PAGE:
A woman in Saudi Arabia was reportedly sentenced to 150 lashes and eight months in jail this week for driving a car and fighting the policemen who arrested her.
It appears that the severity of the sentence was due to her resistance. There has been no official confirmation or acknowledgement from the Kingdom and the woman’s name has not been released.
Saudi Arabia is the only country in the world where women are forbidden to drive.
Protests against the ban have been gradually gaining momentum over the past few years. Earlier this year Thoraya Obaid, a female member of the Shura council, called for gender equality at a Women’s Month event. The Shura council is an advisory body to the Saudi king. Activists have also petitioned the king to end the system of male guardianship as well as to allow women to drive.
The Women2Drive movement was started in 2011 by activist Manal Sharif. Women with foreign driving licenses were encouraged to take to the streets in their cars as part a civil disobedience campaign. Despite threats and intimidation by authorities, activists have refused to cease their efforts.
Driving is only one of the many restrictions imposed on women in Saudi Arabia. There is no civil code, all laws are derived from judicial interpretations of sharia and the autocratic decrees of the King, who is an absolute monarch. The system of male guardianship, which prevents women from working, travelling and studying amongst other things without the permission of her closest male relative, is perhaps the most restrictive. It perpetuates a system in which women are effectively legal minors. Dr Elham Manea described it as ‘gender apartheid.’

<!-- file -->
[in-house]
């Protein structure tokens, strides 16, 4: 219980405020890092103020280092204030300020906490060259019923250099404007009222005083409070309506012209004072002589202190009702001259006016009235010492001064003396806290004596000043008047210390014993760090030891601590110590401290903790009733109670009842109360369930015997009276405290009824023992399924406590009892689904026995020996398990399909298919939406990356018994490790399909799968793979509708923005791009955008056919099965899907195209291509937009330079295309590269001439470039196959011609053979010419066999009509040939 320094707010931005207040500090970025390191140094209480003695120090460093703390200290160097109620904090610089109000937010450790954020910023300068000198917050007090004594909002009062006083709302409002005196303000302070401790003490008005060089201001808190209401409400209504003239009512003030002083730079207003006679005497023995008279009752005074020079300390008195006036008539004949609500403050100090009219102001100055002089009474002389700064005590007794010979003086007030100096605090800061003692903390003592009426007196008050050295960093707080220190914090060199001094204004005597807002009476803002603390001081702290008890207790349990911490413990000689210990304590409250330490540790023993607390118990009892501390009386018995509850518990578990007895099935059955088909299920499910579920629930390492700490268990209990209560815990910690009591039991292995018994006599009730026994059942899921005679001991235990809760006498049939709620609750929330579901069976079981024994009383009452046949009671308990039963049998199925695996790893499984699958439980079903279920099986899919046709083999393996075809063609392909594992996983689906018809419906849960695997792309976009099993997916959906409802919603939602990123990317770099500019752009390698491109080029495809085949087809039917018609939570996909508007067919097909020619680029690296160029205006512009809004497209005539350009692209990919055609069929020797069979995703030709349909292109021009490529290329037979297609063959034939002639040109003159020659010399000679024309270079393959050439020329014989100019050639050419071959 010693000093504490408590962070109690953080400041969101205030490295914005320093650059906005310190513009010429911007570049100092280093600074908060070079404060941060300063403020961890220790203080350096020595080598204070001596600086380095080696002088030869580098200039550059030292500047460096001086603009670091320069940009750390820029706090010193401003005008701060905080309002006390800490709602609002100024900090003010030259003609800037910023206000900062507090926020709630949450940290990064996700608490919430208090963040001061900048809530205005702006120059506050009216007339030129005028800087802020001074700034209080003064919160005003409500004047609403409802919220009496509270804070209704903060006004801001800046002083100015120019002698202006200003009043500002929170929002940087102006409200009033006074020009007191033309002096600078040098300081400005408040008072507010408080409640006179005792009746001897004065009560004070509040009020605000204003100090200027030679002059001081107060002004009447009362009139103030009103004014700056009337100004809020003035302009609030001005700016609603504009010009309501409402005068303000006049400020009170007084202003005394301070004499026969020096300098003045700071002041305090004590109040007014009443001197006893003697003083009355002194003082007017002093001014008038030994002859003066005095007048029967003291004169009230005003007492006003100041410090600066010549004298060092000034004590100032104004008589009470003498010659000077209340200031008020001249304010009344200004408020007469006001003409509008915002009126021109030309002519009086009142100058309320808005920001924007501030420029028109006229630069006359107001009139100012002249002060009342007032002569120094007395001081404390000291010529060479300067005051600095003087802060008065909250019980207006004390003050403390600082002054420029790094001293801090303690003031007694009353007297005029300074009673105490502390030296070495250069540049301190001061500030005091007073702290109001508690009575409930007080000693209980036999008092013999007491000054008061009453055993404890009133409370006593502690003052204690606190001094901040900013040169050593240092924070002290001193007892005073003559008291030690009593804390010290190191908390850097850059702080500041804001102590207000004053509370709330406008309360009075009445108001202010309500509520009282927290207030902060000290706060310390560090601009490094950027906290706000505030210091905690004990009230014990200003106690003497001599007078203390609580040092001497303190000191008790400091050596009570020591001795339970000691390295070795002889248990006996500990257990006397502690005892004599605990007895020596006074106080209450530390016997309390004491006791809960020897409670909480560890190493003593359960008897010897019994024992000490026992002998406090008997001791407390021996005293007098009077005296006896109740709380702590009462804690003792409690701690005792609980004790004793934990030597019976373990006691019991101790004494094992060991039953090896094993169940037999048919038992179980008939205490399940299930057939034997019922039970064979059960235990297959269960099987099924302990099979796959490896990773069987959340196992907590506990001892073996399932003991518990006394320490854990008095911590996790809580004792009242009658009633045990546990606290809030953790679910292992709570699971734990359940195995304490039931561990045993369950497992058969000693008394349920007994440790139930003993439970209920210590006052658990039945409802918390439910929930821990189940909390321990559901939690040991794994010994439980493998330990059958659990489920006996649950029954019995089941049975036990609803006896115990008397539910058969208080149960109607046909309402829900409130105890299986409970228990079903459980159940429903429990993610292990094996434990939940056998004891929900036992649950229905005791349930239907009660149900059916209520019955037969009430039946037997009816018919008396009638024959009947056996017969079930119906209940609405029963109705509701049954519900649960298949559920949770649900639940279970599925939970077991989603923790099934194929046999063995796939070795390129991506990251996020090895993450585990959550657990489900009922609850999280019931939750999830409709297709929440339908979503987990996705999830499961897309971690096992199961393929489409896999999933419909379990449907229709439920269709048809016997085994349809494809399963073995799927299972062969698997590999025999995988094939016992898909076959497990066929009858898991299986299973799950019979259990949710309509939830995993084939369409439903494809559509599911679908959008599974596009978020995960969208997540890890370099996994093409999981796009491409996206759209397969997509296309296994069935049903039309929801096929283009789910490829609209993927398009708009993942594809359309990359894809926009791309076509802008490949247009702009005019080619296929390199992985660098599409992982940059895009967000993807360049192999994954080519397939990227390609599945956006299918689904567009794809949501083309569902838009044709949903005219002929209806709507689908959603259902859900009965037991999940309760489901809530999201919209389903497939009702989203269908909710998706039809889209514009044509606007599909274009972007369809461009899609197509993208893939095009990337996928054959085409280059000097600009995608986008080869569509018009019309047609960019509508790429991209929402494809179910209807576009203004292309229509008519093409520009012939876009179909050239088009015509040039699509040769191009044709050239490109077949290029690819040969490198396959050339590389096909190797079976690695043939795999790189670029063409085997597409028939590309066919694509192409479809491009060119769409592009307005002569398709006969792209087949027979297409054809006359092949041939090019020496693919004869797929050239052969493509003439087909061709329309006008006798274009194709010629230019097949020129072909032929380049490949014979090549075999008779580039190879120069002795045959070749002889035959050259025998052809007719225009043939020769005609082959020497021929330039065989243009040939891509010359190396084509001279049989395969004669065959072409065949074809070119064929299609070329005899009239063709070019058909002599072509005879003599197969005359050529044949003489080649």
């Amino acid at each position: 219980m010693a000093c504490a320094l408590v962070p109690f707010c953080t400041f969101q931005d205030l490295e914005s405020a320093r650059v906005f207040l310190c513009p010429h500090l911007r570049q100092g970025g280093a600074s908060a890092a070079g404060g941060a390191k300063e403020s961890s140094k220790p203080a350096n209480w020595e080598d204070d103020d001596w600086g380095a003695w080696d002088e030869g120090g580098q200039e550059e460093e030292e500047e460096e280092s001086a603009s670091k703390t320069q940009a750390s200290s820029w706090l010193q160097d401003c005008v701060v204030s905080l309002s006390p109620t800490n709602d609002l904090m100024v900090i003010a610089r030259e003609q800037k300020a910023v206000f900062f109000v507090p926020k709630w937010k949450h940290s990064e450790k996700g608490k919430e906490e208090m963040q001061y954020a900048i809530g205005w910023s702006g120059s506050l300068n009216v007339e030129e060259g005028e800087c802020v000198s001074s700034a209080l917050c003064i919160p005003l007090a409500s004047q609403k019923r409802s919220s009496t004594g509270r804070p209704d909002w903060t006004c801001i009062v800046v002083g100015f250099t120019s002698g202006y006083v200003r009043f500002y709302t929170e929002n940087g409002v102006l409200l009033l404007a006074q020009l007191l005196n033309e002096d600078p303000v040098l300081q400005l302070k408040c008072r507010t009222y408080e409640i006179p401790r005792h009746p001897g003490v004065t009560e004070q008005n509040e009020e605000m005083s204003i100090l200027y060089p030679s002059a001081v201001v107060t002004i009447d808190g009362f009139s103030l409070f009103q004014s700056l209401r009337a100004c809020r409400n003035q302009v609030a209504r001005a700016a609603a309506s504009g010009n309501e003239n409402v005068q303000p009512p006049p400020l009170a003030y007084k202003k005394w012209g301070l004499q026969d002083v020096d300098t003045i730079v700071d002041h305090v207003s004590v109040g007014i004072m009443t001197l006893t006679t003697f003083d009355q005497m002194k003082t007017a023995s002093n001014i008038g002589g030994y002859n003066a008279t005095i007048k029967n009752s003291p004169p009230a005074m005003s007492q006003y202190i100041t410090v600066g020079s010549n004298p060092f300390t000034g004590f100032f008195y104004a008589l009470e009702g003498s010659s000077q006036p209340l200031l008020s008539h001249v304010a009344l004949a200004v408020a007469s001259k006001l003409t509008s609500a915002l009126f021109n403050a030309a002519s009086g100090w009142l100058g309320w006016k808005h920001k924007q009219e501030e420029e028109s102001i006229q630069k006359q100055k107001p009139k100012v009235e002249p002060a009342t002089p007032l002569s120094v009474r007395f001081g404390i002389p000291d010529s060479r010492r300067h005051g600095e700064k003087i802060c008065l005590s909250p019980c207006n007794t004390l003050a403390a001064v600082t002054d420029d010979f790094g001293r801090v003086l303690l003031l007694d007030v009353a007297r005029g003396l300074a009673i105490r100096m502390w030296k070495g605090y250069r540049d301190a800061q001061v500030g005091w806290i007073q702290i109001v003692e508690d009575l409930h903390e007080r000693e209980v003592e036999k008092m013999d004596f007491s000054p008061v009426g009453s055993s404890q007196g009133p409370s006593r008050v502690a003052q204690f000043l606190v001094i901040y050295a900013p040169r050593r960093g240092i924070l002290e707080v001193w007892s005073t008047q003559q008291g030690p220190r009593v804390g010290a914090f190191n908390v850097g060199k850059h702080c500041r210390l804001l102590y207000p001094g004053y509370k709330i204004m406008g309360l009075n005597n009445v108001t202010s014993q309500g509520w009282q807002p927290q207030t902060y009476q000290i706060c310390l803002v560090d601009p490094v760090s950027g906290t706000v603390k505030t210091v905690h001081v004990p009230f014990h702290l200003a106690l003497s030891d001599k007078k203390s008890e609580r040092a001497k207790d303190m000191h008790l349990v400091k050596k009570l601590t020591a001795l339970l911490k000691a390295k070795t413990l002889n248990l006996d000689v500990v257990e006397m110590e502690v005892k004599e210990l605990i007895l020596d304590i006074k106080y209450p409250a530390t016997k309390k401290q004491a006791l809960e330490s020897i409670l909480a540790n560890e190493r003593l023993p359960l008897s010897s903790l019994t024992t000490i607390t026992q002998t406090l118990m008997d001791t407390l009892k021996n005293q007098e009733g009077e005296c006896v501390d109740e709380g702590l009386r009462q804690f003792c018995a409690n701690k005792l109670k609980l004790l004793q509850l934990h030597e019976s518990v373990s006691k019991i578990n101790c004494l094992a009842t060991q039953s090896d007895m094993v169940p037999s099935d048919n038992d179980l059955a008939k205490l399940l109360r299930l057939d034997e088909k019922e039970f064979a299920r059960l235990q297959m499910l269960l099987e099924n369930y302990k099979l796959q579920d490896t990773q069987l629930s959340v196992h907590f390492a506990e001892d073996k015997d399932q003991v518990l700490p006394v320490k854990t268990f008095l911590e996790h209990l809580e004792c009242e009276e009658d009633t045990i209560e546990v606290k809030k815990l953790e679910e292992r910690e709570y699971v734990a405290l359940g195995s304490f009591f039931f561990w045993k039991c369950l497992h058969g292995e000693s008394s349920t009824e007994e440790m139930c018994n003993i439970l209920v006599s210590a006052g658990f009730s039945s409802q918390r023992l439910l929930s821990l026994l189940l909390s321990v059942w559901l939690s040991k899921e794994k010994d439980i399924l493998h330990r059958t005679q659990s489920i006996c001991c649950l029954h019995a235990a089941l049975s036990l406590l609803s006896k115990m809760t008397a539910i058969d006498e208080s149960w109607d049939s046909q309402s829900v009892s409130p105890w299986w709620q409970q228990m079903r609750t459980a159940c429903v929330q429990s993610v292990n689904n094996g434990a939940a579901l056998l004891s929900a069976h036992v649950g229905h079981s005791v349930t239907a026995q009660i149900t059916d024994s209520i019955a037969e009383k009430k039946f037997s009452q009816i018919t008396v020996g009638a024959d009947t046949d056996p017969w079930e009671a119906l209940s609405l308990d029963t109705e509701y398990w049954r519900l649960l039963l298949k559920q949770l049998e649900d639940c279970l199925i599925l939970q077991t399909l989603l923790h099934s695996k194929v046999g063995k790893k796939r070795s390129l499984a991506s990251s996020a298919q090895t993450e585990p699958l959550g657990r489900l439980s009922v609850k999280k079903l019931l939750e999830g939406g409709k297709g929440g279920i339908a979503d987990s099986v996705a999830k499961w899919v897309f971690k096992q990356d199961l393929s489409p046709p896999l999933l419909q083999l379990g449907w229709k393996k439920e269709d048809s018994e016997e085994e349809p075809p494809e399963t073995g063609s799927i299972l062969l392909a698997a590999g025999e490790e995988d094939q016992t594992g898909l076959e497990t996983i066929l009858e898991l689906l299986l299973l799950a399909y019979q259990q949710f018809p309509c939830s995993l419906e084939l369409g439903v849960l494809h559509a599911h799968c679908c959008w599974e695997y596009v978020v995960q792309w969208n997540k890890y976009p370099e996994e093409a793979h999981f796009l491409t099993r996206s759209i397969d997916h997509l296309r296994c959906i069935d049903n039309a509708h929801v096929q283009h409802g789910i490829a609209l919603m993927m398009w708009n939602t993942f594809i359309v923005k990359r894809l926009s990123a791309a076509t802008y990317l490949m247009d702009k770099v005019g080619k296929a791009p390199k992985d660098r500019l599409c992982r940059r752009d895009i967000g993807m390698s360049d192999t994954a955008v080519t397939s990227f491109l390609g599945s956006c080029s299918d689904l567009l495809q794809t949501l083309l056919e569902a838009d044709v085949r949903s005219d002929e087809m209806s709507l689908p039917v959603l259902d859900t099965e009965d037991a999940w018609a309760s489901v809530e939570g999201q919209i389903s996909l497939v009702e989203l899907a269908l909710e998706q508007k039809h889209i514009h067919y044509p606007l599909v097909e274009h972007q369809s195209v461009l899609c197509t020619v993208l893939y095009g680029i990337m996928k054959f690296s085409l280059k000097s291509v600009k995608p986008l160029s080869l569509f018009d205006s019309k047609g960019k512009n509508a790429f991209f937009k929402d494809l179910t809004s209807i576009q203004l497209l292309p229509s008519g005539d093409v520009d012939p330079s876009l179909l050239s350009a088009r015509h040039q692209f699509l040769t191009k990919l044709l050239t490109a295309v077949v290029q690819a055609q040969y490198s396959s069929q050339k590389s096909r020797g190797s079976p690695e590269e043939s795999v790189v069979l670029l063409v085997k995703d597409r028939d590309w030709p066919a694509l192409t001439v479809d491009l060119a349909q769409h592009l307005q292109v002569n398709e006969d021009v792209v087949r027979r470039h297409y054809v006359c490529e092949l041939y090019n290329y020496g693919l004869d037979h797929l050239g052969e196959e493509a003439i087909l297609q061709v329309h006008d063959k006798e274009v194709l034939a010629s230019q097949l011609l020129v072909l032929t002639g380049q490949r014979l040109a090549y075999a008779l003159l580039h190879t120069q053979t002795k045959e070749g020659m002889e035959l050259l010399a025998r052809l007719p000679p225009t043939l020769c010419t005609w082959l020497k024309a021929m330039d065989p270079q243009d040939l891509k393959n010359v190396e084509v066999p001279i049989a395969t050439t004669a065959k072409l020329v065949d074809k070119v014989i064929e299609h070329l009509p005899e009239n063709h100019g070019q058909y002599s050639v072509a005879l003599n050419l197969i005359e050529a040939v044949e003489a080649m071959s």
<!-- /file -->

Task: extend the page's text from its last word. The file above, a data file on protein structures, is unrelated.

Progress remains slow and it is not known how many people support the right of women to drive. One opinion piece in the Saudi Gazette supported repealing the ban, but only due to fears that women would be raped by their foreign drivers. The King made a series of concessions to human rights earlier this year, agreeing "in principle" to reforms, but critics remain sceptical. The Guardian commneted that the rebrand was “fooling no-one.”
Opposition from conservative elements remain strong. Last year a prominent Saudi cleric declared that women would damage their ovaries if they drove. As for his part, King Abdullah himself has kept four of his daughters imprisoned in a royal compound in the coastal city of Jeddah for the past 13 years.